Wynne makes case to local Liberals
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Jan 07, 2013  |  Vote 0    0

Wynne makes case to local Liberals

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Jeff Heuchert, Gazette staff

About two dozen Liberal supporters from across the riding turned out to meet provincial leadership candidate Kathleen Wynne in Stratford Friday afternoon and hear where she stands on some of the pressing issues in Ontario, not the least of which is the mounting frustration between Queen’s Park and teachers.

Speaking to party faithful at the Queen’s Inn less than 24 hours after education minister Laurel Broten announced the government would impose new contracts on elementary and secondary school teachers, Wynne said she was not happy the conflict had escalated to the point collective agreements were enforced.

“I believe they should be negotiated and can be negotiated,” she added.

Rather than point fingers at one particular side, the Don Valley West MPP suggested the conflict stemmed not so much from the content of the new agreements – which freeze wages and limit sick days for teachers – but from an inadequate negotiating process between the two sides.

If elected, the former education minister said she would get to work repairing the damaged relationship and start new, meaningful dialogue with the teachers’ unions. But she stopped short of promising more pay for teachers.

“The money isn’t going to change,” she said. “There just isn’t any more money to put into compensation, that is absolutely clear.”

Wynne said she believes teachers want to put this labour dispute behind them and focus on what’s best for students, including extracurriculars – something both the elementary and secondary teachers’ unions have directed their members to stop doing.

Party members will elect Dalton McGuinty’s successor at a leadership convention later this month in Toronto, and the race to become Ontario’s next premier is expected to be a close one, with political pundits placing Wynne among the front-runners along with former cabinet ministers Sandra Pupatello and Gerard Kennedy.

As the only top candidate to currently have a seat with the governing party, Wynne said it is her recent participation in the legislature she believes sets her apart.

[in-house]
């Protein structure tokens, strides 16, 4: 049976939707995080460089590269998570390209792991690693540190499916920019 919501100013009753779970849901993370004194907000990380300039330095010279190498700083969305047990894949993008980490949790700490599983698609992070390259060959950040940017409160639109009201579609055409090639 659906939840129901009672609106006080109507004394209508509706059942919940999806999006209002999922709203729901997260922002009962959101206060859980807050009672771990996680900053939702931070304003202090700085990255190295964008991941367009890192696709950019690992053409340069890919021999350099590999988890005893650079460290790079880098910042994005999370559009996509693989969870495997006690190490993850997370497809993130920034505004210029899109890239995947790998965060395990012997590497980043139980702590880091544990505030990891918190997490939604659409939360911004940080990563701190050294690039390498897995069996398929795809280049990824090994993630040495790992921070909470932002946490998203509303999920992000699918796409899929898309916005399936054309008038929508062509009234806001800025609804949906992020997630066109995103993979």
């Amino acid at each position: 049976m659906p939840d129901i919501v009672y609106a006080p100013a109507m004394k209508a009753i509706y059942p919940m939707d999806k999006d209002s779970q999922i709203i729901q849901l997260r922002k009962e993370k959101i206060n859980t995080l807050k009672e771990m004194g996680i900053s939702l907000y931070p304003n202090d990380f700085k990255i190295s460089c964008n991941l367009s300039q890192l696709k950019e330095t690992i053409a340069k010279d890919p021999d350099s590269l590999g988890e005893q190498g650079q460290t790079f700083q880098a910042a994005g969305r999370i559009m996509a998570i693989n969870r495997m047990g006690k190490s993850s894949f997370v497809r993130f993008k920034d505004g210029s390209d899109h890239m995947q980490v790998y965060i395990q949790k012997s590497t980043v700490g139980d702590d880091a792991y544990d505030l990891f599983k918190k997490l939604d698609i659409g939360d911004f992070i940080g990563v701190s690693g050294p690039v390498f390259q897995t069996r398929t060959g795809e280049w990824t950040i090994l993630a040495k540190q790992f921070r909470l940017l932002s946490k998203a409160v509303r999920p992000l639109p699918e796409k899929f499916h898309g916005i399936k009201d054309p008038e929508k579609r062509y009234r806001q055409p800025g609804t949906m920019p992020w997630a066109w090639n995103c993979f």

“The fact is, I was at the table through very difficult times, and I understand exactly what we are grappling with,” she said. “I think that gives me an experience that is helpful moving forward.”

While Wynne described these last few weeks before the convention as “the last 200 metres of an 800-metre run, because it’s been a short run,” she  said the outcome of the Liberal leadership race is very important for the party and the province.

“We’re choosing a leader, but we’re also choosing a direction for the next, I hope, good period of time,” she added.

Wynne said she is ready to lead, which means working with the opposition to table a new budget that continues the province on its path to eliminate the deficit while continuing to invest in  pressing areas like municipal infrastructure.

“We can’t stop building and repairing roads and bridges,” said Wynne,  who is also a former transportation minister.

There needs to be a dedicated infrastructure fund, she added, so the province is creating the conditions to welcome new business, which in turn will increase the tax base and lessen the burden on municipalities as future infrastructure needs arise.

Another issue at the forefront of Wynne’s platform is closing the gap between the province’s wealthy and poor. She said she would like a review of the province’s social assistance system, noting specifically the rates for people on disability support and Ontario Works.

Rather than promise an increase in the minimum wage, which Wynne warned can carry sudden and severe impacts on small businesses, she said  pay needs to be tied to an index so  there is a “systematic way of saying the minimum wage is acceptable or not.”

If elected, Wynne said she would also push her federal colleagues for a national affordable housing strategy, noting the current agreement with the federal government ends in 2014.

Other issues Wynne addressed during her stop in Stratford were the Liberal’s green energy plans – she called for more municipal autonomy when it comes to wind turbine projects and solar developments – and increasing the province’s network of bike paths and walkways – she said she would act on the Liberals’ draft cycling strategy which is currently being reviewed.

Among other things, the strategy calls for cycling infrastructure funding for municipalities.

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